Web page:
SEATTLE — Follow your nose to unlock your mind.
"The pathway from the nose to the brain is very short," said Jennifer Whitesell, a scientist at the Allen Institute for Brain Science.
"It's very different from the other senses," Whitesell said.
Smell is the most emotionally charged sense, traveling through fewer regions of the brain as it's being processed than the other senses.
Whitesell explained it's "directly wired... to our feelings and our memories."
It can also be the most subjective of senses. The perception of a fragrance can differ drastically between humans.
Felicia Maffia, Pacific Science Center's exhibit development manager, said, "Smell is highly individualized."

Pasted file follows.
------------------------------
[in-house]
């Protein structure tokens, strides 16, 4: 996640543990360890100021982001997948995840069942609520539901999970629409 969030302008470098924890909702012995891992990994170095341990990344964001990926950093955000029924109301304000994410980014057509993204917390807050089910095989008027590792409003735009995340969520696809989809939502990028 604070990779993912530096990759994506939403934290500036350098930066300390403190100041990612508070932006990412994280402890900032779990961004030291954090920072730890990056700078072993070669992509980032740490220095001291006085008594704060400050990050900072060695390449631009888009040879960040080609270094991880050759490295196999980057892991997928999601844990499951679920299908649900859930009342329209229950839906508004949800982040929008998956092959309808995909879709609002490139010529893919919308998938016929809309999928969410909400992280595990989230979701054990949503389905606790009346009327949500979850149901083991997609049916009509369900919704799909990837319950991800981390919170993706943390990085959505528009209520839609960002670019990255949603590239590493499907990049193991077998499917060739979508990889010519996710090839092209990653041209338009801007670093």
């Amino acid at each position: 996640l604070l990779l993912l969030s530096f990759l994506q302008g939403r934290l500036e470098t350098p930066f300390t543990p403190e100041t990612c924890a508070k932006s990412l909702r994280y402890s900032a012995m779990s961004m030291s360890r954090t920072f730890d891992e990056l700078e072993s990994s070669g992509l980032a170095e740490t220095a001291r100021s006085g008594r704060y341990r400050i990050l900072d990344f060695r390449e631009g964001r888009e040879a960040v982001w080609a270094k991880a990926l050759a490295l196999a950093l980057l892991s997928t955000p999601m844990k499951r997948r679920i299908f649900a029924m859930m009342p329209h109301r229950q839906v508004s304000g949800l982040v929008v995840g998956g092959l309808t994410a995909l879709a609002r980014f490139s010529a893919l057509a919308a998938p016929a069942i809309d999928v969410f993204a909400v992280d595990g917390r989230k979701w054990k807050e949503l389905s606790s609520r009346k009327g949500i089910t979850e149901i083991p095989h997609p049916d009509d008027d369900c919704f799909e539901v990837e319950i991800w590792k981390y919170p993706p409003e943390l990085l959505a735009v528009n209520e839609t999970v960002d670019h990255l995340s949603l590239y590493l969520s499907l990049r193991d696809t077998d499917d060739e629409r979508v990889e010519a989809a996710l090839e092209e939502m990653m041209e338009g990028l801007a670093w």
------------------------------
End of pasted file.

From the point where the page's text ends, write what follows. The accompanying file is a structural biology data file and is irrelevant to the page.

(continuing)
The Scent Synthesizer, or "Smell Machine," allows visitors to combine fragrances and trigger memories with more than 500,000 unique scents.
"You could add buttery smell to cheesy vomit and get mac and cheese," Maffia said.
Max Stelzner, a gallery visitor, said it's "almost like something from Willy Wonka or Dr. Seuss."
You can also try to guess unidentified smells, some good, and some very, very bad.
"What kind of memories do they evoke in you?" Maffia said.
Visitors can also write stories or draw pictures to share their own "fragrant flashbacks."
"Often childhood memories can be very strongly linked to smell," Whitesell explained.
The exhibit was created in partnership with the Paul G. Allen Family Foundation, which is conducting extensive studies into memory and the human brain.
Make your own memories -- and smells -- at Pacific Science Center.
"You remember things more fully when you smell something," Maffia said.
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